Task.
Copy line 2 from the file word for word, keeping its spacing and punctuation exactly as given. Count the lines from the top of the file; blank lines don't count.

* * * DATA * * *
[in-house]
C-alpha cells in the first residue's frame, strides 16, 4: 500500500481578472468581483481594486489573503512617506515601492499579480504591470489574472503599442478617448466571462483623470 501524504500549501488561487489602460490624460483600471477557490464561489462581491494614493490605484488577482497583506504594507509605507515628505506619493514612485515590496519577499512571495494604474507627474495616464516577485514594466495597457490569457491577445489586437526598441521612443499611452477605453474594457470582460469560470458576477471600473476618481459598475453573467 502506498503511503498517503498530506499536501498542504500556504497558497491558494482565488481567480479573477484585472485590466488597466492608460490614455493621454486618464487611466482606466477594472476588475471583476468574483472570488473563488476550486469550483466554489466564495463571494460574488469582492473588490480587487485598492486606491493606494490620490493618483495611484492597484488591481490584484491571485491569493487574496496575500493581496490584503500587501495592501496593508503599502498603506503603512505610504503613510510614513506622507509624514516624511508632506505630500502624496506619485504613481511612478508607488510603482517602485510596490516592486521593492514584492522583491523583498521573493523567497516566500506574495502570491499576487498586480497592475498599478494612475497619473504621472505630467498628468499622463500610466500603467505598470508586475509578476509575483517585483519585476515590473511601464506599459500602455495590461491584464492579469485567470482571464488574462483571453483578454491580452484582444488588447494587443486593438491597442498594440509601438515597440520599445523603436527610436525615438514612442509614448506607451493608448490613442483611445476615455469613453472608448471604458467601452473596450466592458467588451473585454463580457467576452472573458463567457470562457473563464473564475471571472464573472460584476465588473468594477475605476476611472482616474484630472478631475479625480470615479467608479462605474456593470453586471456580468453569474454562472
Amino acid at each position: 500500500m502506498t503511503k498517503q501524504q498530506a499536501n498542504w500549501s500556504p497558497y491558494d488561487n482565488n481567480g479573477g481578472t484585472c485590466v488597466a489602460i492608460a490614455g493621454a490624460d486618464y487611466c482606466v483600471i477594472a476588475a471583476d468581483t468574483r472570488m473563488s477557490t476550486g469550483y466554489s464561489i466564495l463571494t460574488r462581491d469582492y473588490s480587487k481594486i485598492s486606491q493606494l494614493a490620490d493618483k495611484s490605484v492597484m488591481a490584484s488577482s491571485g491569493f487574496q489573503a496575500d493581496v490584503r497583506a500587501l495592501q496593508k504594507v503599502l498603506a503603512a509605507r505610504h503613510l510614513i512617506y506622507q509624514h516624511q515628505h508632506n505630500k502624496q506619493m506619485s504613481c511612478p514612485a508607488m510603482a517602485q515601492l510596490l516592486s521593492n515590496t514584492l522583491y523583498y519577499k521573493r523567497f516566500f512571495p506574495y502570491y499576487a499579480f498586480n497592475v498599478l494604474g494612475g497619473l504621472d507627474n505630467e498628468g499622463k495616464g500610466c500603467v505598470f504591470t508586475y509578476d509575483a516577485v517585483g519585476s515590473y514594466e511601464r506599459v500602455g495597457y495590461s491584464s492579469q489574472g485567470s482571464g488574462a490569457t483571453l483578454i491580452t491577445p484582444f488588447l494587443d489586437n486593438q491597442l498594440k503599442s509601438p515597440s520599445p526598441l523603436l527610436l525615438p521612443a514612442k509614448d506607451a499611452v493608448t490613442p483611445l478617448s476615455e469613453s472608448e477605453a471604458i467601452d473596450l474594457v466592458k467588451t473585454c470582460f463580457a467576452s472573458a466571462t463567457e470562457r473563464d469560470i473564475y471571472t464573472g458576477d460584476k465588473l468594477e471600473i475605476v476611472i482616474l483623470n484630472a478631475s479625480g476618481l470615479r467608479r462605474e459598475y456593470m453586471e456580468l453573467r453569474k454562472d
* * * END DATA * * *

C-alpha cells in the first residue's frame, strides 16, 4: 500500500481578472468581483481594486489573503512617506515601492499579480504591470489574472503599442478617448466571462483623470 501524504500549501488561487489602460490624460483600471477557490464561489462581491494614493490605484488577482497583506504594507509605507515628505506619493514612485515590496519577499512571495494604474507627474495616464516577485514594466495597457490569457491577445489586437526598441521612443499611452477605453474594457470582460469560470458576477471600473476618481459598475453573467 502506498503511503498517503498530506499536501498542504500556504497558497491558494482565488481567480479573477484585472485590466488597466492608460490614455493621454486618464487611466482606466477594472476588475471583476468574483472570488473563488476550486469550483466554489466564495463571494460574488469582492473588490480587487485598492486606491493606494490620490493618483495611484492597484488591481490584484491571485491569493487574496496575500493581496490584503500587501495592501496593508503599502498603506503603512505610504503613510510614513506622507509624514516624511508632506505630500502624496506619485504613481511612478508607488510603482517602485510596490516592486521593492514584492522583491523583498521573493523567497516566500506574495502570491499576487498586480497592475498599478494612475497619473504621472505630467498628468499622463500610466500603467505598470508586475509578476509575483517585483519585476515590473511601464506599459500602455495590461491584464492579469485567470482571464488574462483571453483578454491580452484582444488588447494587443486593438491597442498594440509601438515597440520599445523603436527610436525615438514612442509614448506607451493608448490613442483611445476615455469613453472608448471604458467601452473596450466592458467588451473585454463580457467576452472573458463567457470562457473563464473564475471571472464573472460584476465588473468594477475605476476611472482616474484630472478631475479625480470615479467608479462605474456593470453586471456580468453569474454562472